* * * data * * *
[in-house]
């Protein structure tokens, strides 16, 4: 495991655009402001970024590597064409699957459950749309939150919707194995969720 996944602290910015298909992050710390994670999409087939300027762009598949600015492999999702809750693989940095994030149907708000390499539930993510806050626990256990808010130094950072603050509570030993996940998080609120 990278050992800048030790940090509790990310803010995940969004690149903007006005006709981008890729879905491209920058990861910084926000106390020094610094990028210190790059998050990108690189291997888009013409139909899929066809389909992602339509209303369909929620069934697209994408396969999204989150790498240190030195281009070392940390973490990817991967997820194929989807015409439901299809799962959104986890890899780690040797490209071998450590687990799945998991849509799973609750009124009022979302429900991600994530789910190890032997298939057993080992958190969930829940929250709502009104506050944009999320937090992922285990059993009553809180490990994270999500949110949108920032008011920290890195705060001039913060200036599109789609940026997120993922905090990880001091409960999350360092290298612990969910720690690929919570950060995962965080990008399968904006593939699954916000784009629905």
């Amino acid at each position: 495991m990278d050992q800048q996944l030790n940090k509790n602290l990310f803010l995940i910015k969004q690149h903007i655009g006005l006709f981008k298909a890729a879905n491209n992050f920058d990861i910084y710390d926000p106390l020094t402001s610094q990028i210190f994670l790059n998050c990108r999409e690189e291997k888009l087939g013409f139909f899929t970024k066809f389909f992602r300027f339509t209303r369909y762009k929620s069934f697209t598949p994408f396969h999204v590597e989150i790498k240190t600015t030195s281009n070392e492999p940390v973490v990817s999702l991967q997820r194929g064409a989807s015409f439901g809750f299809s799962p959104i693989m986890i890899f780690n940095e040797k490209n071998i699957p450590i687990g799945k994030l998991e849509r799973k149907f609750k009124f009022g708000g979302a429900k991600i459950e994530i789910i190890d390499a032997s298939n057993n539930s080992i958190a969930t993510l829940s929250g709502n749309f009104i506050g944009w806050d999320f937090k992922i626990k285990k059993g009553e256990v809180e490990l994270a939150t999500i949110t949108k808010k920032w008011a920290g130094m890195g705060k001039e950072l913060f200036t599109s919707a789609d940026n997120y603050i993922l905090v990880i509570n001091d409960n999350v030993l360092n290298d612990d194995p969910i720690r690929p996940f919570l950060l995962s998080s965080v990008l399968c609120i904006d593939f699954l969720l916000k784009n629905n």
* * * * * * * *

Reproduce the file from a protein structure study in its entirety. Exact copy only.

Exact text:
[in-house]
């Protein structure tokens, strides 16, 4: 495991655009402001970024590597064409699957459950749309939150919707194995969720 996944602290910015298909992050710390994670999409087939300027762009598949600015492999999702809750693989940095994030149907708000390499539930993510806050626990256990808010130094950072603050509570030993996940998080609120 990278050992800048030790940090509790990310803010995940969004690149903007006005006709981008890729879905491209920058990861910084926000106390020094610094990028210190790059998050990108690189291997888009013409139909899929066809389909992602339509209303369909929620069934697209994408396969999204989150790498240190030195281009070392940390973490990817991967997820194929989807015409439901299809799962959104986890890899780690040797490209071998450590687990799945998991849509799973609750009124009022979302429900991600994530789910190890032997298939057993080992958190969930829940929250709502009104506050944009999320937090992922285990059993009553809180490990994270999500949110949108920032008011920290890195705060001039913060200036599109789609940026997120993922905090990880001091409960999350360092290298612990969910720690690929919570950060995962965080990008399968904006593939699954916000784009629905």
């Amino acid at each position: 495991m990278d050992q800048q996944l030790n940090k509790n602290l990310f803010l995940i910015k969004q690149h903007i655009g006005l006709f981008k298909a890729a879905n491209n992050f920058d990861i910084y710390d926000p106390l020094t402001s610094q990028i210190f994670l790059n998050c990108r999409e690189e291997k888009l087939g013409f139909f899929t970024k066809f389909f992602r300027f339509t209303r369909y762009k929620s069934f697209t598949p994408f396969h999204v590597e989150i790498k240190t600015t030195s281009n070392e492999p940390v973490v990817s999702l991967q997820r194929g064409a989807s015409f439901g809750f299809s799962p959104i693989m986890i890899f780690n940095e040797k490209n071998i699957p450590i687990g799945k994030l998991e849509r799973k149907f609750k009124f009022g708000g979302a429900k991600i459950e994530i789910i190890d390499a032997s298939n057993n539930s080992i958190a969930t993510l829940s929250g709502n749309f009104i506050g944009w806050d999320f937090k992922i626990k285990k059993g009553e256990v809180e490990l994270a939150t999500i949110t949108k808010k920032w008011a920290g130094m890195g705060k001039e950072l913060f200036t599109s919707a789609d940026n997120y603050i993922l905090v990880i509570n001091d409960n999350v030993l360092n290298d612990d194995p969910i720690r690929p996940f919570l950060l995962s998080s965080v990008l399968c609120i904006d593939f699954l969720l916000k784009n629905n």